For Matthew Slovik, planning a family trip through the Green Mountains has special meaning. It’s his first opportunity to introduce a place that he loved as a child to his own children—and to show them not only the beauty of this part of New England but the importance of preserving it for the next generation. “I share the power of spending time in nature with my kids, hoping that they will be able to enjoy it like I did, from season to season, for their entire lives,” says Slovik. That desire to protect and preserve the earth’s natural resources also informs his work at Morgan Stanley, where he currently serves as Head of Global Sustainable Finance (GSF).
Slovik joined the firm in 2004 as an Analyst in the Investment Banking Division with a degree in public policy and worked on renewable energy deals, which opened his eyes to the impact that finance and investment can have in supporting sustainable outcomes. In 2009, Morgan Stanley launched what is now known as the Global Sustainability Office (GSO), and Slovik jumped at the chance to join its Global Sustainable Finance team, allowing him to bridge his work in finance and his personal values. As he explains, “Seeing a firm with the scale and expertise of Morgan Stanley take on sustainability was huge for me. I knew that if we got it right, we could deliver impacts for the firm, our clients and the planet.”
Today, he heads the GSF Group, which partners with three businesses—Institutional Securities, Wealth Management and Morgan Stanley Investment Management (MSIM)— to deliver sustainable solutions to a wide range of clients. For Slovik, this continues to be a personal as well as a professional commitment. “I’m supporting our businesses every day,” he says, “but I’m also working to support a better, greener world for my kids and future generations.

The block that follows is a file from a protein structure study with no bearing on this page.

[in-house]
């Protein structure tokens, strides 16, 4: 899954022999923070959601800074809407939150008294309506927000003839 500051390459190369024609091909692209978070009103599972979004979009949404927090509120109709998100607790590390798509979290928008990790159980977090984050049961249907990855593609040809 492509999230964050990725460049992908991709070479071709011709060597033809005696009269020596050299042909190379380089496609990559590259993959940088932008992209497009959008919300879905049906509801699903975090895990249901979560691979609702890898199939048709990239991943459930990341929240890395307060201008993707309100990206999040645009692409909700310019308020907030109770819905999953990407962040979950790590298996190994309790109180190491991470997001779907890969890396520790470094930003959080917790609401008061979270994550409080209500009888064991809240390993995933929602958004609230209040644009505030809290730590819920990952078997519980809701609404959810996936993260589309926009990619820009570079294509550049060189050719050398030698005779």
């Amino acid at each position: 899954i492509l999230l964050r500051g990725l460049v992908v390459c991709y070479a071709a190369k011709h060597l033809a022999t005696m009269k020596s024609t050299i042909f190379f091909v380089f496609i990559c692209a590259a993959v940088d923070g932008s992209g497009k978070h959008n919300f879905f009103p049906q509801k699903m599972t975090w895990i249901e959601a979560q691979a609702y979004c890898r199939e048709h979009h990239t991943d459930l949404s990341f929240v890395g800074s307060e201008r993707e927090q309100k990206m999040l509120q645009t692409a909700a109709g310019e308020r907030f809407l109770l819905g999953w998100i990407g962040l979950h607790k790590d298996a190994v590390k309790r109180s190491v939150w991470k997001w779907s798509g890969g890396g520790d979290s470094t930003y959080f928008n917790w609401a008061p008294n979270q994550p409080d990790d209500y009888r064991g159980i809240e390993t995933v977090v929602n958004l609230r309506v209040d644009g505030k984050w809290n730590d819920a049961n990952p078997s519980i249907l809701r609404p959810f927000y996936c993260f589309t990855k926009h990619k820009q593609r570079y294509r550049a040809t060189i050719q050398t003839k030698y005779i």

What’s been your career path at Morgan Stanley?
Since joining the firm 18 years ago, I’ve been lucky enough to have had quite a varied career. I worked in Global Capital Markets, in firm management for one of our co-presidents during the 2008 financial crisis and on the Morgan Stanley Smith Barney integration effort. Before taking on my current role, I also had the privilege of helping build our private equity impact program across asset management.
It’s unusual for people to have the same email address their entire career, but there have been a couple of through-lines for me. First, Morgan Stanley has been great at providing mentorship and mobility at every step along the way. I’ve been able to seize the opportunity to build new skills and gain experience and perspectives. Second, Morgan Stanley’s early focus on sustainability really connected with my interest in impact stirred in my public policy studies, and there continue to be new and exciting opportunities here that fuel that passion.
How have Morgan Stanley’s sustainability efforts evolved since those early days?